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Trials. 2013 Oct 18;14:341. doi: 10.1186/1745-6215-14-341.

The OPERA trial - comparison of early nasal high flow oxygen therapy with standard care for prevention of postoperative hypoxemia after abdominal surgery: study protocol for a multicenter randomized controlled trial.

Author information

1
Department of Anesthesiology and Critical Care Medicine, Estaing Hospital, University Teaching Hospital of Clermont-Ferrand, 1, place Lucie Aubrac, Clermont-Ferrand Cedex 1, 63000, France. efutier@chu-clermontferrand.fr.

Abstract

BACKGROUND:

Respiratory support following postoperative extubation is of major importance to prevent hypoxemia and subsequent respiratory failure and reintubation. High-flow nasal cannula oxygen (HFNC) delivers a flow-dependent positive airway pressure and improves oxygenation by increasing end-expiratory lung volume. Whether application of HFNC may have therapeutic advantages over conventional oxygen therapy for respiratory support in the early postextubation surgical period remains to be established.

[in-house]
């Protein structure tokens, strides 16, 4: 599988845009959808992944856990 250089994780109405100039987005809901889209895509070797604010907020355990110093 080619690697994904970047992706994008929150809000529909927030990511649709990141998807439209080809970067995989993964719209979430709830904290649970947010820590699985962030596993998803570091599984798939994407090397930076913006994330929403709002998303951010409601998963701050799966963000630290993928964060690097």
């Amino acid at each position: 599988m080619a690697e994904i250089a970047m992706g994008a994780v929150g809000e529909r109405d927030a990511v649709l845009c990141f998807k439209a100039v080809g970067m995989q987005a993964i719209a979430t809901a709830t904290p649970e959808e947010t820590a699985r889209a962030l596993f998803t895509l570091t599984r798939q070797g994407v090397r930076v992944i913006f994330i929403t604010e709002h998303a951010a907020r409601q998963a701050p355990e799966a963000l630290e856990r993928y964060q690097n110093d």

METHODS/DESIGN:

The Optiflow for prevention of post-extubation hypoxemia after abdominal surgery (OPERA) trial is an investigator-initiated multicenter randomized controlled two-arm trial with assessor-blinded outcome assessment, randomizing 220 patients with intermediate to high risk of pulmonary complications after abdominal surgery to receive HFNC or conventional oxygen therapy following extubation, stratified by the presence of epidural analgesia and center. The primary outcome measure is the percentage of patients with postoperative hypoxemia one hour after tracheal extubation. Secondary outcome measures are postoperative pulmonary complications, need for noninvasive ventilation and intubation for respiratory failure.

DISCUSSION:

The OPERA trial is the first randomized controlled study powered to investigate whether early application of HFNC following extubation after abdominal surgery prevents against postoperative hypoxemia and pulmonary complications.

TRIAL REGISTRATION:

ClinicalTrials.gov Identifier: NCT01887015.

PMID:
24138710
PMCID:
PMC3854478
DOI:
10.1186/1745-6215-14-341
[Indexed for MEDLINE]
Free PMC Article

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